To date, no CASPER-based SETI instruments have been deployed in the UK. However, several UK universities are CASPER collaboration members and over recent years have made significant investments in both hardware and design expertise. In this presentation I will give a brief overview of the CASPER collaboration’s work and their various SETI projects around the globe. I will talk about the ways in which I hope the knowledge of the CASPER community can be leveraged to encourage and enable SETI research in the UK and discuss my personal SETI aspirations, which I hope can be fulfilled with the support of other UKSRN members.

Mark Neal Preparing for extraterrestrial contact: A risk management perspective
This paper explores the risks for humanity posed by extraterrestrial life forms. Using a risk management perspective, the article examines questions of how we can evaluate extraterrestrial risks, and how – and whether – we should prepare for each risk eventuality. In order to clarify thinking about such matters, different risk scenarios are developed and examined; and the various threats analysed. Examining these scenarios, it is recognised that although such risks are small in terms of probabilities, they could result in massive social, political or existential impacts. Such scenarios, it is argued, should thus be analysed, criticised and refined; and steps taken to determine the most likely or disruptive of the risk scenarios, so that preparations may be made for such eventualities.
Alan Penny An optical search in the UK – the concept
A design study is presented for a low-cost optical SETI search in the UK. The main difficulty in undertaking a SETI search in the UK is the lack of funding and the lack of people. A design is put forward that could implement a piggy-back optical nanosecond flash search using the 1-metre telescope at St Andrews. This would undertake long (hours) observations of a mixture ofG and K stars looking for these indicators of an artificial origin. It will be much less powerful than the existing Berkeley survey and the Harvard all-sky surveys, but the long dwell times would open up a new phase space.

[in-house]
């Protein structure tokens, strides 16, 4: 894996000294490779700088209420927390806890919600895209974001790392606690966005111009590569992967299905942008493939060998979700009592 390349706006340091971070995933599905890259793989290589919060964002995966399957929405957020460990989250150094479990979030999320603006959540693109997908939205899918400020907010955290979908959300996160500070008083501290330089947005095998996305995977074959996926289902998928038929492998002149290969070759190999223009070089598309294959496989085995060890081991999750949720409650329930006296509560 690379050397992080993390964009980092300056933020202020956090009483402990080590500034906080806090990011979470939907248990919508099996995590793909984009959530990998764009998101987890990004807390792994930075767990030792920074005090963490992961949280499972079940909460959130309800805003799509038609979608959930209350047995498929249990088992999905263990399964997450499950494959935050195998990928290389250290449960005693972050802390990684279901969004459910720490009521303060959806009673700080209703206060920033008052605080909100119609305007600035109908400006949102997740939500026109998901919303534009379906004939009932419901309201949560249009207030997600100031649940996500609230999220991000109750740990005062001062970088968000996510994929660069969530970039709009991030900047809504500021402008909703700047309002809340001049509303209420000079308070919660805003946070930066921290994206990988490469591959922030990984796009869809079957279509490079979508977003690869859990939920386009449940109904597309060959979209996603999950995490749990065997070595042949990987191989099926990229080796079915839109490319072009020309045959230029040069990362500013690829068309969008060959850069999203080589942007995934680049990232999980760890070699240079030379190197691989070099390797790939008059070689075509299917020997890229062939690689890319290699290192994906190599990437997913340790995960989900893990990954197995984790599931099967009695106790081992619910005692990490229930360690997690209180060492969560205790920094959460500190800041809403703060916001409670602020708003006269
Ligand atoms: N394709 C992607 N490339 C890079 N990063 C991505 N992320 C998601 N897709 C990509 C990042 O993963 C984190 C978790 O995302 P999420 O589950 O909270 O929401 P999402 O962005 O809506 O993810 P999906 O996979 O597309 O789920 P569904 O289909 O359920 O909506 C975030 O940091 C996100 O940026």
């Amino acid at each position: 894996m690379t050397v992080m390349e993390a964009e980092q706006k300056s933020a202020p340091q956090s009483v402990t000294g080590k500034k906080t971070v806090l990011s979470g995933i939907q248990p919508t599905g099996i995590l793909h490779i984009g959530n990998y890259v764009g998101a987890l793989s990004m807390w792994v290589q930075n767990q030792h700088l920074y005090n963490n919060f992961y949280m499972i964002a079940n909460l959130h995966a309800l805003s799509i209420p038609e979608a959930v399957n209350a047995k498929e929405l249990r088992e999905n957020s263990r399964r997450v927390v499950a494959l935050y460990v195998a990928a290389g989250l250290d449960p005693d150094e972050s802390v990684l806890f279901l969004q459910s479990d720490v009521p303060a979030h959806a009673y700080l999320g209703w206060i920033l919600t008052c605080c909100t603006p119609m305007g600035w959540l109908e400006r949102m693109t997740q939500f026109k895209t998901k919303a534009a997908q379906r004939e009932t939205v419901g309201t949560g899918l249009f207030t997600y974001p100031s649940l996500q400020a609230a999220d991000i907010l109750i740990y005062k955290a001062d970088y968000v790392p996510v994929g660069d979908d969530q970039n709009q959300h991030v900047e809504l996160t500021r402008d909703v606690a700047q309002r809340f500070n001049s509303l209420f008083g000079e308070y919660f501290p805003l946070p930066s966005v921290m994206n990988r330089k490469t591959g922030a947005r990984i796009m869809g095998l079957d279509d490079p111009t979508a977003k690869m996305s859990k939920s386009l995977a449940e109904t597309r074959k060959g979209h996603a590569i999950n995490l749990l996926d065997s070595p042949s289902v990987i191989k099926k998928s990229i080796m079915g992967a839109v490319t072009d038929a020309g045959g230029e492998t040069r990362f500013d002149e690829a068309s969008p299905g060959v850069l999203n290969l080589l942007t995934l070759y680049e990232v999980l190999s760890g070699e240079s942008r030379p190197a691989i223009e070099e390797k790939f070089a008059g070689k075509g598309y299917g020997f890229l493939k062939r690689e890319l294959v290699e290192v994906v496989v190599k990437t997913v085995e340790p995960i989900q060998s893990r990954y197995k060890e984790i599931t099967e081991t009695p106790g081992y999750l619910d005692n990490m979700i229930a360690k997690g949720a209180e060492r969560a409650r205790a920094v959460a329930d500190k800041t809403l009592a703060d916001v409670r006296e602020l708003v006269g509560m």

The design is driven by the need for ultra-low cost, both in equipment and in the call on observers.

Lewis Pinault SETI by Other Means: Seeking Clues from Interstellar Dust and the Lunar Paleoregolith
Technological civilisations achieving Earth’s present level of spacefaring capabilities may have left detectable micron-sized traces of asteroid mining and other activities dispersed through the galaxy. Recognising the cheap and wide-reaching transport possibilities, more advanced civilisations may have designed and dispersed similarly sized particles encompassing exploratory-probe growing capabilities. This talk addresses the assumptions and preliminary approaches to detecting both incidental detritus and possible probe fragments on the Moon and elsewhere in the solar system, including geological sampling challenges and citizen-science and automated search algorithms for high-resolution artefact detection.